Sartrapi, M. (2003). Persepolis. NY: Pantheon.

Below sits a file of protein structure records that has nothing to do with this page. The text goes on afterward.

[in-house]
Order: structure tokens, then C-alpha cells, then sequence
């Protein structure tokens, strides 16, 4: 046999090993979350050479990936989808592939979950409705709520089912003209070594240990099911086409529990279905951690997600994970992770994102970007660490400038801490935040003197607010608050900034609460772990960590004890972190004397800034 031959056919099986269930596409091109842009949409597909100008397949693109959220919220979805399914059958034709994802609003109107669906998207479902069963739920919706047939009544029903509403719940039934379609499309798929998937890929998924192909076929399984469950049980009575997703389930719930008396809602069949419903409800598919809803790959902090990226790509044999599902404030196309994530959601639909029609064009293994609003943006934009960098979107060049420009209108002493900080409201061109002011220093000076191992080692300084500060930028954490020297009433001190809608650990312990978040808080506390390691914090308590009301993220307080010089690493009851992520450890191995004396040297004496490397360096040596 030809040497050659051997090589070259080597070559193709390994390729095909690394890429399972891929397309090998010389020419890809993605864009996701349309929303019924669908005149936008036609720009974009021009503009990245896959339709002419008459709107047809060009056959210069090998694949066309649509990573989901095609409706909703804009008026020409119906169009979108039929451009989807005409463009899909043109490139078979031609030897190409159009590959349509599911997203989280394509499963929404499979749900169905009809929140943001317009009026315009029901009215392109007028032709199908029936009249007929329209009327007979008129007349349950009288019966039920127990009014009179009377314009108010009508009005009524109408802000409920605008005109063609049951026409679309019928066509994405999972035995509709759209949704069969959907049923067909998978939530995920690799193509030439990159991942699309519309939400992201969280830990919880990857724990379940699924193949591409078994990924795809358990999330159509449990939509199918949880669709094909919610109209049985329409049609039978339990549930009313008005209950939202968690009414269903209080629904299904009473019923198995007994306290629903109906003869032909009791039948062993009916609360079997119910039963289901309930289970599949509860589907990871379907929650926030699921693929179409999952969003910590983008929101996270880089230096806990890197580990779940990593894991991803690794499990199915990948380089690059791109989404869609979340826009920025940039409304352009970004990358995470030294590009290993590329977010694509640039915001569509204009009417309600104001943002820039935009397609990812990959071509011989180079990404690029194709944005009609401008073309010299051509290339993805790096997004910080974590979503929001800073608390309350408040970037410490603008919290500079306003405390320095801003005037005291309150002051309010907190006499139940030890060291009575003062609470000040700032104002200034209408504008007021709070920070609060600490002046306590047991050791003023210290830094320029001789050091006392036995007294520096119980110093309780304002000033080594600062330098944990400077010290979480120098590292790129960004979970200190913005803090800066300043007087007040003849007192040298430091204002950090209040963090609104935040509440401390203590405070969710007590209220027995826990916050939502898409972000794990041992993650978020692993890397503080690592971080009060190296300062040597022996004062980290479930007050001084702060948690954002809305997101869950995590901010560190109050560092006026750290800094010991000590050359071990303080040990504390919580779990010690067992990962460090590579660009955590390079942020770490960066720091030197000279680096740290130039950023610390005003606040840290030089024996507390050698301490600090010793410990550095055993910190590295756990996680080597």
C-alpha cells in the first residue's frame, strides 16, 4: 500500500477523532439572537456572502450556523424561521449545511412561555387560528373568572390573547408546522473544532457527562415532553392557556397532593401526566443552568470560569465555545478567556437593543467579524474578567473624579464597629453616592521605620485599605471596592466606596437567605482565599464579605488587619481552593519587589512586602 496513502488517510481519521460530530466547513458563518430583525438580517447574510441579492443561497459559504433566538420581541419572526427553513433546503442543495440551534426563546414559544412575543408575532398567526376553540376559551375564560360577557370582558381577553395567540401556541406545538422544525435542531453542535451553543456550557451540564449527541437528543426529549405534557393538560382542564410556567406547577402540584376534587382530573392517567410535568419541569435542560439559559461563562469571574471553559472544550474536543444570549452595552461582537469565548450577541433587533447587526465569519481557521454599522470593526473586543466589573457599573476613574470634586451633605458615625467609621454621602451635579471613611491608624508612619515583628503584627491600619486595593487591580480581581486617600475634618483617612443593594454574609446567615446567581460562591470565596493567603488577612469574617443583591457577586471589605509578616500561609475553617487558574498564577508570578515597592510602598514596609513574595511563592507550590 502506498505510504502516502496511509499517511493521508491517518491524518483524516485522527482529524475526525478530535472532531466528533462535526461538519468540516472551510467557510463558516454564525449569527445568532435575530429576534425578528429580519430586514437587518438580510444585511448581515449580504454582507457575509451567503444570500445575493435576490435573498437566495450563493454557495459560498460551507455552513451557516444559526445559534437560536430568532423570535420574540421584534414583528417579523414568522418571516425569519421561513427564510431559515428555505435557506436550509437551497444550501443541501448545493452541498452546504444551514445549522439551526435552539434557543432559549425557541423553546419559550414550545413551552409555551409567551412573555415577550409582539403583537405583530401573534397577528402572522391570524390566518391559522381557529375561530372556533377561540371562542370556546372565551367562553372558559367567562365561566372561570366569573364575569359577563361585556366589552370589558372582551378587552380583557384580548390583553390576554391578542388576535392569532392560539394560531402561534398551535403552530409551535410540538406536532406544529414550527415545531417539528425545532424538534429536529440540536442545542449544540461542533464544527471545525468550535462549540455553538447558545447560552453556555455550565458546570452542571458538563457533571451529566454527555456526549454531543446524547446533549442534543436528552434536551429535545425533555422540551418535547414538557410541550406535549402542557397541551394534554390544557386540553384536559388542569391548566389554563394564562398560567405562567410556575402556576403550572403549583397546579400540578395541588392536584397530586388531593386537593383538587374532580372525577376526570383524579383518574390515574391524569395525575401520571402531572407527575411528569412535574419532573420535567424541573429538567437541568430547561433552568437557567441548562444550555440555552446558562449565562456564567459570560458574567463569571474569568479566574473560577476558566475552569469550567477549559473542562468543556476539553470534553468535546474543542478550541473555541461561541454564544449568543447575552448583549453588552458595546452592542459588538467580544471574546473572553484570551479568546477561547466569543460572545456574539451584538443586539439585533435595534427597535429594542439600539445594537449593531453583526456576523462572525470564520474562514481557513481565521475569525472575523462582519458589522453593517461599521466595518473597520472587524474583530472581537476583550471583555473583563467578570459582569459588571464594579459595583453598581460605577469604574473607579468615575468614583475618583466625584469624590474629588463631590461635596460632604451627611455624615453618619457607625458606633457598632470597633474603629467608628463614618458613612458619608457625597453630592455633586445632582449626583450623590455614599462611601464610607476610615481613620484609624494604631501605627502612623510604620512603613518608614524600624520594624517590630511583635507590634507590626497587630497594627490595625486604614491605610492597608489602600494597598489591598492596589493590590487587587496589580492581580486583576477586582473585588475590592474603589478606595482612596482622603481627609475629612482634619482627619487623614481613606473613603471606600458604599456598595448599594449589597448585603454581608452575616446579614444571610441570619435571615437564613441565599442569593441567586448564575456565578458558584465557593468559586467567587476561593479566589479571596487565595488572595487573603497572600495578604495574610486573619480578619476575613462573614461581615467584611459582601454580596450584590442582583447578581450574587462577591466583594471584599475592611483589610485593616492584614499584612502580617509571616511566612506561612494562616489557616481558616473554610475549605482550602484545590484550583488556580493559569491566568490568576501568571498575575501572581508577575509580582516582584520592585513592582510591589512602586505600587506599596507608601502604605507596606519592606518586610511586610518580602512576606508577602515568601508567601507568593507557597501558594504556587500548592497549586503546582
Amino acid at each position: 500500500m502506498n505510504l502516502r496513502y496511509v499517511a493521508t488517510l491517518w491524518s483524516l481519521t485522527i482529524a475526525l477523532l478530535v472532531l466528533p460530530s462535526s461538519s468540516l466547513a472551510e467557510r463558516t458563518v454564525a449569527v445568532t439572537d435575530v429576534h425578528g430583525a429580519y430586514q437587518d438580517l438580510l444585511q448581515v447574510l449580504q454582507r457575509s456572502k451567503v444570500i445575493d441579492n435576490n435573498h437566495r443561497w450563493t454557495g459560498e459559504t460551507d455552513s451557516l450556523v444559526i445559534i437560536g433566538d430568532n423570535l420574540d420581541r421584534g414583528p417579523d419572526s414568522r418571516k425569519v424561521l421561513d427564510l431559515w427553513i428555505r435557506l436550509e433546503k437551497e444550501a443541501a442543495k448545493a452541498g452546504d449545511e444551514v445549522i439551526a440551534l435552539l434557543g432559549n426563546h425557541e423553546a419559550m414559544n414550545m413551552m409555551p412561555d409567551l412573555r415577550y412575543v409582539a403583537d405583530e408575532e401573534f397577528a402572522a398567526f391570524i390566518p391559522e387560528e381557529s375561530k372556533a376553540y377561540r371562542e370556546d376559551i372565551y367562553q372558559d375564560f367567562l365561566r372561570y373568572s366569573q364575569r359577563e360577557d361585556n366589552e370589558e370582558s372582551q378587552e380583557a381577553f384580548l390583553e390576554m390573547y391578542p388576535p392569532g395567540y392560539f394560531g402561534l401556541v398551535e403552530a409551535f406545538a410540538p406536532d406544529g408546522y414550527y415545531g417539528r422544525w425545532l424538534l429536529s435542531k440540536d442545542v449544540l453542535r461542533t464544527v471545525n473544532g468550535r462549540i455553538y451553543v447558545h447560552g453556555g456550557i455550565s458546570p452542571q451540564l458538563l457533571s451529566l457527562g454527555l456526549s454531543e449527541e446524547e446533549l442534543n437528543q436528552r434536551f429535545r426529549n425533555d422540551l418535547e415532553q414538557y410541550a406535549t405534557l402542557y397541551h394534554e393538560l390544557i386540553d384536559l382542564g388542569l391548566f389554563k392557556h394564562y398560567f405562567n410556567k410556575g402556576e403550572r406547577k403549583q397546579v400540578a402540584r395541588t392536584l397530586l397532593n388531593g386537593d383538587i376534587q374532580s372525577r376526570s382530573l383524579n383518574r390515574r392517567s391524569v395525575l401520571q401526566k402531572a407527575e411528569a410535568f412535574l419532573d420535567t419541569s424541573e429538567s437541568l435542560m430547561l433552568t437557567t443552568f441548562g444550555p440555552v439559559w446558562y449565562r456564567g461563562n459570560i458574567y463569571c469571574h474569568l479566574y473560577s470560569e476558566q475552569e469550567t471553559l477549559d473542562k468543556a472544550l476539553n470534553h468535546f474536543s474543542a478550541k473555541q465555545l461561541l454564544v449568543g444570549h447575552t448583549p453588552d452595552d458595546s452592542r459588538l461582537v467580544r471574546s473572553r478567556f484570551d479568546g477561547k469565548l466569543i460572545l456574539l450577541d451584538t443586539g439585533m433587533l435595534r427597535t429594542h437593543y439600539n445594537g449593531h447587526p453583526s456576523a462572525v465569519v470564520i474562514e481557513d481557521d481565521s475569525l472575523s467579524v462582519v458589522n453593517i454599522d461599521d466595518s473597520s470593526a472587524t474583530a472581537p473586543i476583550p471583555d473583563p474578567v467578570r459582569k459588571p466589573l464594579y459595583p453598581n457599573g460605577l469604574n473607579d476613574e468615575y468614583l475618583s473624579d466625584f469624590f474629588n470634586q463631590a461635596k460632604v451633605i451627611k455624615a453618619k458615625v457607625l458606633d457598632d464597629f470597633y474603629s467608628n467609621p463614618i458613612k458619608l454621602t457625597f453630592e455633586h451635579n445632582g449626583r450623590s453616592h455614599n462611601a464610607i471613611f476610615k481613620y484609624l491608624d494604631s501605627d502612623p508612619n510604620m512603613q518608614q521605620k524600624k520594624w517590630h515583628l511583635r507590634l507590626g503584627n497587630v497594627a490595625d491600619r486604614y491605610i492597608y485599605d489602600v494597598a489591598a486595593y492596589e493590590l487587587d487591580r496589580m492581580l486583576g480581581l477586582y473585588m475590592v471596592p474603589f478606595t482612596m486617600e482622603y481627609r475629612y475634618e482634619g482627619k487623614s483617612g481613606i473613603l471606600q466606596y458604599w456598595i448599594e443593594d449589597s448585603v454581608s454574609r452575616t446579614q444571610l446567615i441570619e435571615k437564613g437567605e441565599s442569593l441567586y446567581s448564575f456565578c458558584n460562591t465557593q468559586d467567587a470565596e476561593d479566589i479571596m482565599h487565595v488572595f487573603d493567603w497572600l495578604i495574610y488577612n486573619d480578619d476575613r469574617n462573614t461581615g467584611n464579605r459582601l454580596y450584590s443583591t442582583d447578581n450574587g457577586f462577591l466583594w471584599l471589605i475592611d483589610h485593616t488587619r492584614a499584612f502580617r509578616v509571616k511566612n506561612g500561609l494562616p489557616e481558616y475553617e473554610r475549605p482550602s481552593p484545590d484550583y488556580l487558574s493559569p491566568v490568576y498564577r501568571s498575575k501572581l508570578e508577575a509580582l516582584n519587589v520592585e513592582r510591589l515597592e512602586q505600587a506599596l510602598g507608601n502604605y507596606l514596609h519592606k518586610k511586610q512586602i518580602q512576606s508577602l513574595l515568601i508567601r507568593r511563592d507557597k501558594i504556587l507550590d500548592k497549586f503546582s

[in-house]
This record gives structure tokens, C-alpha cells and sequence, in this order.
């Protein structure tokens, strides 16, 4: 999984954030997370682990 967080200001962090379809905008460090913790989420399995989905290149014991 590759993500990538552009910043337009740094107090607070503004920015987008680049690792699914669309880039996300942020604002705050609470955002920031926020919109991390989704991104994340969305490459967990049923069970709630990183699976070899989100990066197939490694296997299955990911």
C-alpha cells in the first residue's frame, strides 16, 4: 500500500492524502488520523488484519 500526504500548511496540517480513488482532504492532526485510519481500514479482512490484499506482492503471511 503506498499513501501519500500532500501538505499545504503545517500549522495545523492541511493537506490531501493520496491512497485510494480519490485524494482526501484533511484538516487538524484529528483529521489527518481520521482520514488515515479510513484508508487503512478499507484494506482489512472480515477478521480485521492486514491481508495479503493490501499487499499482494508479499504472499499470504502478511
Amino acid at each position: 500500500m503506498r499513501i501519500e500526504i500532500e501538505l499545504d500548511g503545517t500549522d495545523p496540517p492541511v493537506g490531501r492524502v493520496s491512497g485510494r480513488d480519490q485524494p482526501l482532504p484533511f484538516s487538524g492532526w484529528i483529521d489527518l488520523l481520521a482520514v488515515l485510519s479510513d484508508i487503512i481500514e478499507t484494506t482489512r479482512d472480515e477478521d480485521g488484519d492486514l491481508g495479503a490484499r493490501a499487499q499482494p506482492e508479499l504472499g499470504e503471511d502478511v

This is the story of the author and artist, Marjane Satrapi, growing up in Iran during the fall of the Shah and the Islamic Revolution. Marjane and her family are not supporters of the Western backed Shah, they even cheer as he flees and is removed from power. They are not religious fanatics either, so once the Shah absconds to Egypt, and an Islamic regime is established, Marjane’s family finds themselves in what takes shape as an unfamiliar country. The climate gets so unpredictable and dangerous that Marjane’s parents come to the decision that the best thing for their daughter would be to leave Tehran so that she can study in Vienna. The art is fantastic, and it really works to convey the important sense of innocence in a troubling time; it makes the story both endearing and heartbreaking. The use of the black and white panels enhances the focus on the story itself. You could easily go through this book without looking at any of the captions or dialogue and know the story from Satrapi’s illustrations alone; that is the sign of an excellent comic. This is a great graphic novel, well worth the read for anybody. It is a wonderful childhood memoir that uses the graphic medium to tell an unforgettable story. I would recommend this book to kids in grades 5th and up.